That boy is, of course, David and he ultimately convinces the king and goes on to defeat the giant Goliath. David strikes Goliath in the head with a stone from his sling and, possessing no sword of his own, uses the giant’s weapon to cut off his head. The defeat of the giant inspired the other men in the Israelite army and it led to a great victory over the Philistines

The story is timeless. It teaches virtues every man, woman and child should know. You always fight for what you believe in, no matter the danger; you always use your God-given talents, and tools you feel comfortable with; and never listen to the doubters.

Diana displays these virtues more admirably than any film character in recent memory. She is David in Amazon form. An unexpected killer with a heart of compassion unwilling to back down from anything.

Like David, Diana refuses to listen to the message of others the task at hand is impossible. She knows what she came to do, and she’s going to do it. She climbs a ladder out of the trench, stares down the German machine guns and sprints into battle. 

Like slaying Goliath, this bravery inspired the other men in the trenches to chase after Diana. She drew the brunt of enemy fire while other soldiers were able to cross no man’s land to rout the Germans. 

How did she do this? First off, she fights for what she believes. Diana says in the film “I will fight for those who can not fight for themselves.” She sees the helpless trapped in the village and goes out to change that.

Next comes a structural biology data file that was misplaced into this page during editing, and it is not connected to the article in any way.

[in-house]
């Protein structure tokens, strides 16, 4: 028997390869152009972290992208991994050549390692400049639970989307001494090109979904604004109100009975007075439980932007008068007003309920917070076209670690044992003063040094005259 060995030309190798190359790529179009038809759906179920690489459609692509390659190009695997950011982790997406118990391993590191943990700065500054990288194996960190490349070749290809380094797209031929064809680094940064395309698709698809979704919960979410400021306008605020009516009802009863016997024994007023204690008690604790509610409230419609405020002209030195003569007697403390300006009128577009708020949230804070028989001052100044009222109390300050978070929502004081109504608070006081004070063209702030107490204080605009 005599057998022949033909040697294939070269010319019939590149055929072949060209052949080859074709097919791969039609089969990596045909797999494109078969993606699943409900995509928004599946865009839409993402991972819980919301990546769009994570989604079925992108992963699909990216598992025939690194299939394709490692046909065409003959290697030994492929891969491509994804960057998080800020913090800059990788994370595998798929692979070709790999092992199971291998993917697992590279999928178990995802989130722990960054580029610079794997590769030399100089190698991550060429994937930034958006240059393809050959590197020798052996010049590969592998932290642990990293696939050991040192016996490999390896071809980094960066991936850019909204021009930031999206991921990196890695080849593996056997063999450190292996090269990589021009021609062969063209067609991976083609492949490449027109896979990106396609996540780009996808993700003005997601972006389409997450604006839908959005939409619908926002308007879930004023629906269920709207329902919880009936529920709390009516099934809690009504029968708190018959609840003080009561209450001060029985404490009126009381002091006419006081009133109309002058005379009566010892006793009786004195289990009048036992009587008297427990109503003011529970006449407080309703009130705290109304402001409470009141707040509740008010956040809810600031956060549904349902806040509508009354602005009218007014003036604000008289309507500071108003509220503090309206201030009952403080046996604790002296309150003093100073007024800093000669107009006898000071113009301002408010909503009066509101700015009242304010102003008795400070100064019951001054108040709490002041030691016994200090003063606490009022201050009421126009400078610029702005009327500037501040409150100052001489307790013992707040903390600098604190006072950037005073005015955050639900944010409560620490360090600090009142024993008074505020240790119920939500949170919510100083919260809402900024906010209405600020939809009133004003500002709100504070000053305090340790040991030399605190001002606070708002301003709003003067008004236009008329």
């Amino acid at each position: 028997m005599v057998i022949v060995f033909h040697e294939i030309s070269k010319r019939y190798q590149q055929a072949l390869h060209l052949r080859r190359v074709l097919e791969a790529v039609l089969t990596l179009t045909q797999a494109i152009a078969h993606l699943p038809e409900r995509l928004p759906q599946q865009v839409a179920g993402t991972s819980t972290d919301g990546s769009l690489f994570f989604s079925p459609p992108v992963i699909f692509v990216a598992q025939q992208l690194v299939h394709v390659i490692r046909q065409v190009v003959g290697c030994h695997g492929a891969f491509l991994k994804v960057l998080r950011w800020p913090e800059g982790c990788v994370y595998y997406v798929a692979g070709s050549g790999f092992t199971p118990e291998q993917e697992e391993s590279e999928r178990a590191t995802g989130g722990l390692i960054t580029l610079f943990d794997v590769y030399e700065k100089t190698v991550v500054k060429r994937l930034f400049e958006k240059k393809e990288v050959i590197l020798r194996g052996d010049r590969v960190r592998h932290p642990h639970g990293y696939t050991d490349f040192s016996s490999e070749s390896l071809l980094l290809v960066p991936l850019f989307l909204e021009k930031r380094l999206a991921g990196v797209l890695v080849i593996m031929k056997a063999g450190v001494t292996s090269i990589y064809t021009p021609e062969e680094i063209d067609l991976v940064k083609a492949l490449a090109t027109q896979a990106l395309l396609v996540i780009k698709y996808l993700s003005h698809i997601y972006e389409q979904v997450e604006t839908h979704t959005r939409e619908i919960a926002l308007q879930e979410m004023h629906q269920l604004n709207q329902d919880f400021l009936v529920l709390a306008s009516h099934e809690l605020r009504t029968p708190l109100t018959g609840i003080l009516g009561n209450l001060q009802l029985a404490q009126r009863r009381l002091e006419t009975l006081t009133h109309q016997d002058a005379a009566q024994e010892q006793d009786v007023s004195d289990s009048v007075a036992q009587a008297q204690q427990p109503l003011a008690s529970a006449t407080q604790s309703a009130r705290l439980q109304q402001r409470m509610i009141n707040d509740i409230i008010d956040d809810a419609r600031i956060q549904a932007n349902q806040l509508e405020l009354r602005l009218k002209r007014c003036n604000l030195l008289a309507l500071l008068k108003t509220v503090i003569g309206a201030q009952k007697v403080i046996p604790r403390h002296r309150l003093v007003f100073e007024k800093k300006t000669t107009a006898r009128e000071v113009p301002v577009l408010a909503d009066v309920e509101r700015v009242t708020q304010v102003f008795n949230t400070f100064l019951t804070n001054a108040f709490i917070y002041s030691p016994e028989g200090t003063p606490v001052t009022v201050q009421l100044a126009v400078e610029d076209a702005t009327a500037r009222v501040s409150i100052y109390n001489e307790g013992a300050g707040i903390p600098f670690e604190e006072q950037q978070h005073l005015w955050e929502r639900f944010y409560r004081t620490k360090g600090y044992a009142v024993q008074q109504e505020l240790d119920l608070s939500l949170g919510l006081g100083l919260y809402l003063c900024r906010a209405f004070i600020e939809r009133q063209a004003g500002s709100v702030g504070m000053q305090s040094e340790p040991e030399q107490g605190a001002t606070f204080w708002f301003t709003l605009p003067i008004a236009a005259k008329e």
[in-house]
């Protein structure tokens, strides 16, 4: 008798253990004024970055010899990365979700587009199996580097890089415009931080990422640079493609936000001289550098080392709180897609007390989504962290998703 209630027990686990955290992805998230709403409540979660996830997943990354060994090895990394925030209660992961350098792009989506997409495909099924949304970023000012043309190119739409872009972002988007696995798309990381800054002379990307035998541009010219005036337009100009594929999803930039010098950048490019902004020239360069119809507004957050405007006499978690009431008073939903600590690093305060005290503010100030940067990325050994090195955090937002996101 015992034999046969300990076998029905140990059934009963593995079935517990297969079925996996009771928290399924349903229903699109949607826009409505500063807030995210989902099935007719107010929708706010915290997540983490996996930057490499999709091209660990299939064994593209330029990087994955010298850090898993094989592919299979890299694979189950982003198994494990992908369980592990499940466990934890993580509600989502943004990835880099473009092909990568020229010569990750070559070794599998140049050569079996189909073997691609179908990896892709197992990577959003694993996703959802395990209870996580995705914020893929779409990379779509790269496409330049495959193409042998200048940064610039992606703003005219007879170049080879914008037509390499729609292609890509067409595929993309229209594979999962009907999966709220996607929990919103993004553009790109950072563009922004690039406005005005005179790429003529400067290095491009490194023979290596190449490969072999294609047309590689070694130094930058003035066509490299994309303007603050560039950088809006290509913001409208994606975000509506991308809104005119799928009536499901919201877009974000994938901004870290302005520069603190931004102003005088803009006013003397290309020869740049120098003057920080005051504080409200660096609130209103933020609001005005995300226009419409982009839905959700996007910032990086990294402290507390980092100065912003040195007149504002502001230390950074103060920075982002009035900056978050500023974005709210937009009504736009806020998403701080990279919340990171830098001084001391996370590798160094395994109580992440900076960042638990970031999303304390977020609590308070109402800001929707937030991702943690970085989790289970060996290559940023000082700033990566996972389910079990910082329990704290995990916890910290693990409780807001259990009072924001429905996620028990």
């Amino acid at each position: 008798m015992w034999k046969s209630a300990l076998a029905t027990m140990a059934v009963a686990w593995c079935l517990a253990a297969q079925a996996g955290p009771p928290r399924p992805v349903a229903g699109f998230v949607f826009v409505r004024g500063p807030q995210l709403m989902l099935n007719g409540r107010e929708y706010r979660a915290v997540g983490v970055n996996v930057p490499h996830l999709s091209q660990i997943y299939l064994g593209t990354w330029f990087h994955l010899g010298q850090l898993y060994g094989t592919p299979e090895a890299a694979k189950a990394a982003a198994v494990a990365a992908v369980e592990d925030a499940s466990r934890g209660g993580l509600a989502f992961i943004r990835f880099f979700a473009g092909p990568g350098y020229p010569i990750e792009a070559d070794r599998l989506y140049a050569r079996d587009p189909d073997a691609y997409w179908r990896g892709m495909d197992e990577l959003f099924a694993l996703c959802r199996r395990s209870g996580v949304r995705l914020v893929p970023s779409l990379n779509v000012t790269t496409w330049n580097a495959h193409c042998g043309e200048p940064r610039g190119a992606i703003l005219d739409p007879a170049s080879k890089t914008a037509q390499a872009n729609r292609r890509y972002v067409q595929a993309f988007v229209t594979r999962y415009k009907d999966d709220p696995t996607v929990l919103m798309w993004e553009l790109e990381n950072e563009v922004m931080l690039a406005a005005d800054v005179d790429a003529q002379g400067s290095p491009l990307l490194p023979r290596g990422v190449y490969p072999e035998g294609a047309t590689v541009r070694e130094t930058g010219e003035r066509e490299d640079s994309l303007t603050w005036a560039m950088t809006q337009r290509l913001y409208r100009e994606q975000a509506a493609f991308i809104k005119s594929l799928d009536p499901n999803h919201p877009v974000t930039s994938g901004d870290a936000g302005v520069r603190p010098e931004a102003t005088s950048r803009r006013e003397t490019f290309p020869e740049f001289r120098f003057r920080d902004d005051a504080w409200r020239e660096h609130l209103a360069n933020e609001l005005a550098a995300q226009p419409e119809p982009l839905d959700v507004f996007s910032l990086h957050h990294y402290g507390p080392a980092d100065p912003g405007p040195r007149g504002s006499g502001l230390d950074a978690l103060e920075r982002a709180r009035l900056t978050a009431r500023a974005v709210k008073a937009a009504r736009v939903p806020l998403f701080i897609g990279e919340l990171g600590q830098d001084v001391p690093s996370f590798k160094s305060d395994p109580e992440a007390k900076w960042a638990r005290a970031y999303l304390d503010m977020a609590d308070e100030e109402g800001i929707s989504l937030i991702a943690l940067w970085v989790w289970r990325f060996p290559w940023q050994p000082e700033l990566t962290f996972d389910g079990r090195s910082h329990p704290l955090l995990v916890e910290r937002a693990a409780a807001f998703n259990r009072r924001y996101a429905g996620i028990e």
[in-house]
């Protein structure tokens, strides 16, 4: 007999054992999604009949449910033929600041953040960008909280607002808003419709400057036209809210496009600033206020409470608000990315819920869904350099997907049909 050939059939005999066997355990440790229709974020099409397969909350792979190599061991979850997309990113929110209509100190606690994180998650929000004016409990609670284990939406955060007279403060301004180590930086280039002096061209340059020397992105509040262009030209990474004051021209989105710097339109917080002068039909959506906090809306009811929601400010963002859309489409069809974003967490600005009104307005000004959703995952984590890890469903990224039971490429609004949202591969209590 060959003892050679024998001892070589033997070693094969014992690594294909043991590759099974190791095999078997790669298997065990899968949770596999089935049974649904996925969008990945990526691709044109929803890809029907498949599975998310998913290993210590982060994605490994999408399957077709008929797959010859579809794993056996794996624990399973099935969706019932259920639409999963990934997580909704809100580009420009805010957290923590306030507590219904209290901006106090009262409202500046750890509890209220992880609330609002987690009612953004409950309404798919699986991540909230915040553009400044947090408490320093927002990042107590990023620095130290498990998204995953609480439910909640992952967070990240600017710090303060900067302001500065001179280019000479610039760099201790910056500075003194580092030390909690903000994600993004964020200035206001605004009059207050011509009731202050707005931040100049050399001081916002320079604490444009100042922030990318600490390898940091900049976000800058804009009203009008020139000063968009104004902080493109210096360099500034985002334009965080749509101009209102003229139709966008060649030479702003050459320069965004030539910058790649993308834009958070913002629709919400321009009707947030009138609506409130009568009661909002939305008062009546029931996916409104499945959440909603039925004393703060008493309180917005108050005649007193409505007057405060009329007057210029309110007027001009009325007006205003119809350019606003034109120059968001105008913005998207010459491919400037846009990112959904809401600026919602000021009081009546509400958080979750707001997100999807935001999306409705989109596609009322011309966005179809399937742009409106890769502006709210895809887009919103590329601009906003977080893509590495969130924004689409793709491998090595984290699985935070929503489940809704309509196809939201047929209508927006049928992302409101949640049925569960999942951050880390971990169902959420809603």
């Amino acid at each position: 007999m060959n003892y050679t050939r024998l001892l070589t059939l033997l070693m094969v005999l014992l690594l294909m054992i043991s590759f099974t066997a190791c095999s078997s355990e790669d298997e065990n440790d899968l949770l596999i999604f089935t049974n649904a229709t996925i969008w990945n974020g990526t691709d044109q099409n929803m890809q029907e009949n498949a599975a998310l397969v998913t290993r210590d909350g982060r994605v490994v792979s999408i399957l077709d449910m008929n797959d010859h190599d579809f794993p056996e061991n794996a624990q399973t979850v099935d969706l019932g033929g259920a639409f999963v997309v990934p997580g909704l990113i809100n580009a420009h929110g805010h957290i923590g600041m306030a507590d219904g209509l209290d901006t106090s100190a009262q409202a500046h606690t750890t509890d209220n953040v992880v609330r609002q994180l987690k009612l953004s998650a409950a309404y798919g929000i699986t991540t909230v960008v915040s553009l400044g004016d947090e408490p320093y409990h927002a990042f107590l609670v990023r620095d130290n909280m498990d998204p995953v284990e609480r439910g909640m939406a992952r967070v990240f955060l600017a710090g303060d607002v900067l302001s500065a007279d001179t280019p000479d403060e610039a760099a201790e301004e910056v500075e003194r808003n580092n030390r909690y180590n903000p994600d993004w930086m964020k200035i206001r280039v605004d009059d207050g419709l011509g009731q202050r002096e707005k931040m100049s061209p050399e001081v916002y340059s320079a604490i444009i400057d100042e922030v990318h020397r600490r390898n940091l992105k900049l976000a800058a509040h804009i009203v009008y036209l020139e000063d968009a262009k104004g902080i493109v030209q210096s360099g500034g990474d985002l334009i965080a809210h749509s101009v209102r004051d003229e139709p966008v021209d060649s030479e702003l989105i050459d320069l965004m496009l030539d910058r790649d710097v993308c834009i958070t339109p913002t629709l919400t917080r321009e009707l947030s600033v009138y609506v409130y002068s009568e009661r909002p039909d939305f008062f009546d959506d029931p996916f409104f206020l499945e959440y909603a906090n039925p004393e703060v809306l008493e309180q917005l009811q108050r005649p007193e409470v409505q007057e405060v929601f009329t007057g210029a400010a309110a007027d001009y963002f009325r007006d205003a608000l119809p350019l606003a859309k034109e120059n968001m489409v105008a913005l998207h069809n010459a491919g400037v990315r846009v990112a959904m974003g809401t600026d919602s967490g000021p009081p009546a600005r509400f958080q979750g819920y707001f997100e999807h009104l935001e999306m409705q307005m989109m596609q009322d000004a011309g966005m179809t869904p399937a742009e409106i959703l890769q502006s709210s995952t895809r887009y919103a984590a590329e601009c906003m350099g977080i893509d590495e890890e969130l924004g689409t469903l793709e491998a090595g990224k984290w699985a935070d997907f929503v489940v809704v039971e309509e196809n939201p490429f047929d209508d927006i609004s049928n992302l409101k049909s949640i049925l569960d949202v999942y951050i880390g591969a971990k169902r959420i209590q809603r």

David fought because he believed Goliath to be in defiance of the “living God.” His faith led to courage, which led to victory on the battlefield.

She also uses her god-given talents, and tools she feels comfortable with. She’s a trained warrior and possesses magic wrist straps and a golden whip and a bulletproof shield. I’ll just say a bulletproof shield comes in mighty handy when getting rained down upon by German machine guns, and her other tools are put to use at other times in the film.

David packed a sling and five smooth stones into battle. He overpacked by four stones.

The third virtue that is key to both David and Diana’s success? They ignore the doubters. In Diana’s case it’s Steve telling her the task is impossible. In David’s case it’s the king of Israel. Both men were wrong, and the woman and shepherd boy were right. History remembers those who were right.

You can see the “Wonder Woman” scene described played out in stunning fashion in theaters, and if you’ve never read the story of David and Goliath, you can find it in any Bible in the book of 1 Samuel, chapter 17. Both are incredible in their own way.

David has served as a valiant role model for centuries, but acting like Diana Prince is a pretty great goal to aim for too. Fight for your beliefs, use your talents and ignore the doubters. This world will be a better place if we do. 

Contact David Dishman at ddishman@mcalesternews.com

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Diana Prince draws comparisons to a king

This image released by Warner Bros. Entertainment shows Said Taghmadui and Gal Gadot in a scene from "Wonder Woman," in theaters on June 2. (Clay Enos/Warner Bros. Entertainment via AP)

Contact David Dishman by email at ddishman@mcalesternews.com.

David Dishman is a staff writer for the McAlester News-Capital.